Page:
Do You Experience God’s Miracle In Your Life?

Genesis 2I grew up in a family that strongly believes in God. At the corner of my parents’ bed room, stands a small table covered with a white cloth. On this table, lies the Holy Bible, which belongs to my mother. She wakes up early in the morning to pray without ceasing. Sometimes I see her shedding tears in her prayers, when she feels her prayers had been answered or touched spiritually.

Life, to many is sex, enjoyment, doing drugs, rock and roll, then after, you say good bye to your friends, when it’s time to go and sleep peacefully or tormented in your grave. That’s not the meaning of life. Life has a significant meaning or purpose. Watching my mother, each morning, behind the small table, I developed certain interest in seeking the face of God and started following her footsteps.

I read my Bible daily, and tried my best to live to the principle the holy book teaches. Like everyone, I wasn’t perfect, I did many things which I shouldn’t do as a child, but not in my adult hood. As I begin to mature, I started experiencing the miracle of God’s hand in my life. There are times I joke about it saying: Death doesn’t like ugly people, the reason I’m still living.

I was once carried away by the sea, because I couldn’t swim. Like Jonah in the belly of the whale and brought to the shores of Nineveh, after people gave up to save me, they watched as a mighty wave brought me ashore. The impact was heavy and the state of shock I find myself in at that moment, prevented me to put on my clothes. I walked home naked. Till now I’m scared of the sea and can’t swim.

I was once crossing a busy street in Africa, after watching both sides of the road, I felt secured to cross, but from nowhere I was caught up in the middle of the road, when a taxi hits me. Like a superman, I find my body in the mid-air, landing on top of the vehicle’s bonnet. The impact severely damaged the bonnet, but I survived.

In Africa, I was travelling on a mini-bus with other passengers. It was a very sunny day. I think the pressure in the vehicle’s Tyre warmed up to certain degrees Celsius, thus; one of the front Tyre’s exploded. The vehicle somersaulted continuously and finally landed on its side. I jumped out from the front seat without a scratch, when many were rushed to the hospital with injuries.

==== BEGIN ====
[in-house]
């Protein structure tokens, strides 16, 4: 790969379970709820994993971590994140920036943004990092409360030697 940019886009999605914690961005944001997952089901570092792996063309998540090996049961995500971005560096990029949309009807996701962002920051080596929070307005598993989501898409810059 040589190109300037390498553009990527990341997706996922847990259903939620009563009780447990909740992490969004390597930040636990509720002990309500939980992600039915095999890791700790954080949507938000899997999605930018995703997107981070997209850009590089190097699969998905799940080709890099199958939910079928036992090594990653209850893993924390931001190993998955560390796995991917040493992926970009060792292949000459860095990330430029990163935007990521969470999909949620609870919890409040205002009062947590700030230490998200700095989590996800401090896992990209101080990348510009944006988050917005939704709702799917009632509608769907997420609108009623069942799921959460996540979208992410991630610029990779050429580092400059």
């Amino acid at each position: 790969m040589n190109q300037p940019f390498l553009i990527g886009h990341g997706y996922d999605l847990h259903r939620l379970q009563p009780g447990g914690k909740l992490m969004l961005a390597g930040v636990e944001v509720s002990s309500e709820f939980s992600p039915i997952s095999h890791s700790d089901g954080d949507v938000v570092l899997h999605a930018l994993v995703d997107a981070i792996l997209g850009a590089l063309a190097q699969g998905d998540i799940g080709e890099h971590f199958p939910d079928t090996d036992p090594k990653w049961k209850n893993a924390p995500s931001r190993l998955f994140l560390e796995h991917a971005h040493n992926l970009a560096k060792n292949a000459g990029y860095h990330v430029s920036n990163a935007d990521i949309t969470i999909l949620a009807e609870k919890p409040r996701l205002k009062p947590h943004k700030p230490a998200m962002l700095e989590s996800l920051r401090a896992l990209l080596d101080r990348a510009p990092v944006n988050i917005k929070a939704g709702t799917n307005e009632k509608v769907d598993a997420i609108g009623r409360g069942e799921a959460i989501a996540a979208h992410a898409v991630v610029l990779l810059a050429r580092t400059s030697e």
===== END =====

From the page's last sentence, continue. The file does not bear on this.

In Lagos State, Nigeria, I was kidnapped by armed robbers in military uniform. It was a swift action which took me by surprise. I was holding a small hand bag which attracted them. They thought probably the bag has over a million dollars. In the rear of the car, I struggled with them and wouldn’t let the bag go, while the butt of the rifles they were holding rain on every part of my body, including my head.

After every attempt failed, they pushed me from the vehicle while in motion and I landed on the ground with a force, like a bag of salt. I stood up, brushed the dust off my body and walked home. But the scars of the beating I had, can still be traced on my body today, after three decades.

In Amsterdam, I was nearly killed by a woman while on my bicycle. I fell and rolled ahead, while her front Tyre were on my bicycle. According to her, the sun partially blinded her, so she didn’t see me. I had bruises all over my body. She carried my badly damaged bicycle to a repairers’ shop and paid for the cost. Anxious to know of my condition, she called me the next day. I told her I’m doing well. That was the last time she called.